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Next: 17.5 Trigonometric Substitution Up: 17. Antidifferentiation Techniques Previous: 17.3 Integration by Parts   Index

17.4 Integration by Substitution

We will now use the chain rule to find some antiderivatives. Let $g$ be a real valued function that is continuous on some interval $J$ and differentiable on the interior of $J$, and let $f$ be a function such that $f$ has an antiderivative $F$ on some interval $K$. We will suppose that $g(J)\subset K$ and $g\Big(\mbox{\rm interior}
(J)\Big)\subset\mbox{\rm interior}(K)$. It then follows that $F\circ g$ is continuous on $J$ and differentiable on $\mbox{\rm interior}(J)$, and

(F\circ g)'(t)=(F'\circ g)(t)g'(t)=(f\circ g)(t)g'(t)
\end{displaymath} (17.32)

for all $t$ in the interior of $J$; i.e., $F\circ g$ is an antiderivative for $(f\circ g)g'$ on $J$. Thus
\int f\Big( g(t)\Big)g'(t)dt=F \Big( g(t)\Big) \mbox{ where } F(u)=\int f(u)du.
\end{displaymath} (17.33)

There is a standard ritual for using (17.33) to find $\displaystyle {\int f\Big(
g(t)\Big)g'(t)dt}$ when an antiderivative $F$ can be found for $f$. We write:

Let $u=g(t)$. Then $du=g'(t)dt$ (or $\displaystyle {du={{du}\over {dt}}dt}$), so

\int f\Big( g(t)\Big)g'(t)dt=\int f(u)du=F(u)=F\Big( g(t)\Big).
\end{displaymath} (17.34)

In the first equality of (17.34) we replace $g(t)$ by $u$ and $g'(t)dt$ by $du$, and in the last step we replace $u$ by $g(t)$. Since we have never assigned any meaning to `` $du$" or `` $dt$", we should think of (17.34) just as a mnemonic device for remembering (17.33).

17.35   Example. Find $\displaystyle { \int {{\sin (\sqrt x)} \over {\sqrt x}}dx}$.

Let $u=\sqrt x$. Then $\displaystyle {du={1\over {2\sqrt x}}dx}$, so

\int {{\sin (\sqrt x)}\over {\sqrt x}}dx &=& 2\int\sin (\sqrt ...
... (u)du=-2\cos (u)\\
&=& -2\cos (\sqrt x).\mbox{ $\diamondsuit$}

Suppose we want to find $\int\sin (\sqrt x)dx$. If we had a $\sqrt x$ in the denominator, this would be a simple problem. (In fact we just considered this problem in the previous example.) We will now discuss a method of introducing the missing $\sqrt x$.

Suppose $g$ is a function on an interval $J$ such that $g'(t)$ is never zero on the interior of $J$, and suppose that $h$ is an inverse function for $g$. Then

\begin{displaymath}\Bigg(h\Big(g(x)\Big)=x\Bigg)\mbox{$\hspace{1ex}\Longrightarrow\hspace{1ex}$}\Bigg( h'\Big( g(x)\Big)\cdot

for all $x$ in the interior of $J$, so

\begin{displaymath}\int f\Big( g(x) \Big) dx=\int f\Big(g(x)\Big)\cdot h'\Big( g(x)\Big)\cdot

We now apply the ritual (17.34): Let $u=g(x)$. Then $du=g'(x)dx$, so

\int f\Big( g(x)\Big)dx &=& \int f\Big( g(x)\Big)h'\Big( g(x)\Big)\cdot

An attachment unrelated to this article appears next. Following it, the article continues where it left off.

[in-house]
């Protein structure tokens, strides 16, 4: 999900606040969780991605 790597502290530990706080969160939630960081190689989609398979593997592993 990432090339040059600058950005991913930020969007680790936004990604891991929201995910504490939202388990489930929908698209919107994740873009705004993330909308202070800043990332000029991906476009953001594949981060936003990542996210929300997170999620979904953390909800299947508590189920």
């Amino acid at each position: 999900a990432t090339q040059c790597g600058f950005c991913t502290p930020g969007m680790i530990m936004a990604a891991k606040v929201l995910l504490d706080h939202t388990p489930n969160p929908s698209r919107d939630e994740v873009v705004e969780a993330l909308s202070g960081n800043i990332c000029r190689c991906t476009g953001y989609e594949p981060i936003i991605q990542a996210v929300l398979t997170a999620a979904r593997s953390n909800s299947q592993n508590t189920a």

&=& \int f(u)h'(u)du.

If we can find an antiderivative $H$ for $fh'$, then

\begin{displaymath}\int f(u)h'(u)du=H(u)=H\Big( g(x)\Big).\end{displaymath}

We have shown that if $h$ is an inverse function for $g$, then
\int f\Big(g(x)\Big)dx=H\Big( g(x)\Big) \mbox{ where } H(u)=\int f(u)h'(u)du
\end{displaymath} (17.36)

There is a ritual associated with this result also. To find $\displaystyle {\int f\Big(
g(x)\Big) dx}$:

Let $u=g(x)$. Then $x=h(u)$ so $dx=h'(u)du$.


\int f\Big( g(x)\Big)dx=\int f(u)h'(u)du=H(u)=H\Big( g(x)\Big).
\end{displaymath} (17.37)

17.38   Example. To find $\int\sin (\sqrt x)dx$.

Let $u=\sqrt x$. Then $x=u^2$ so $dx=2u\;du$.


\begin{displaymath}\int\sin (\sqrt x)dx=\int\sin (u)\cdot 2u\;du=2\int u\sin (u)du.\end{displaymath}

We can now use integration by parts to find $\int u\sin (u)du$. Let

f(u)=u, \qquad g'(u) &=& \sin (u),\\
f'(u)=1, \qquad g(u) &=& -\cos (u).\\


\int u\sin (u)du &=& \int f(u)g'(u)du\\
&=& f(u)g(u)-\int f'(...
&=& -u\cos (u)+\int\cos (u)du\\
&=& -u\cos (u)+\sin (u).\\


\int\sin(\sqrt x)dx &=& 2\int u\sin u\; du\\
&=& -2u\cos (u)+2\sin (u)\\
&=& -2\sqrt x\cos (\sqrt x)+2\sin (\sqrt x).\\

17.39   Example. To find $\displaystyle { \int {1\over {e^x+e^{-x}}}dx}$.

Let $u=e^x$. Then $x=\ln (u)$ so $dx=\displaystyle { {1\over u}du}$.

\int {1\over {e^x+e^{-x}}}dx &=& \int {1\over {(u+{1\over u})}...
{1\over {u^2+1}}du \\
&=& \arctan (u)=\arctan (e^x).\\

17.40   Example. To find $\int t\sqrt{t+1}\;dt$.

Let $u=t+1$. Then $t=u-1$ so $dt=du$.


\int t\sqrt{t+1}\;dt &=& \int (u-1)\sqrt u\; du = \int u^{3/2}...
...2\over 3}u^{3/2}={2\over 5}(t+1)^{5/2}-{2\over

17.41   Example. To find $\displaystyle \int {{ (1-x)^{2 \over 5} \over x^{12\over 5}}dx}$.

\begin{displaymath}\int { (1-x)^{2 \over 5} \over x^{12\over 5}}dx =
\int {\left( {1-x \over x} \right)}^{2\over 5} \cdot {1\over x^2} dx. \end{displaymath}

Let $\displaystyle {u = {1-x \over x} = {1\over x} - 1}$. Then $\displaystyle {du = -{1\over x^2}dx}$, and

\int {{ (1-x)^{2 \over 5} \over x^{12\over 5}}dx} =
-\int u...
...over 5}
= -{5\over 7} \left( {1-x\over x} \right)^{7\over 5}.


\begin{displaymath}\int { (1-x)^{2 \over 5} \over x^{12\over 5}}dx =
-{5\over 7} \left( {1-x\over x} \right)^{7\over 5}.\end{displaymath}

17.42   Exercise. A Find the following antiderivatives:

$\displaystyle {\int x^2\sin (x^3)dx}$.

$\displaystyle {\int {{e^x}\over {1+e^x}}dx}$.

$\displaystyle {\int e^{\sqrt x} dx}$.

$\displaystyle { \int {{\ln (3x)}\over x}dx}$.

$\displaystyle {\int 2^x\; dx}$.

$\displaystyle {\int {{e^{2x}+e^{3x}}\over {e^{4x}}}\;dx}$.

$\displaystyle {\int x(1+\root 3 \of x )dx}$.

next up previous index
Next: 17.5 Trigonometric Substitution Up: 17. Antidifferentiation Techniques Previous: 17.3 Integration by Parts   Index
Ray Mayer 2007-09-07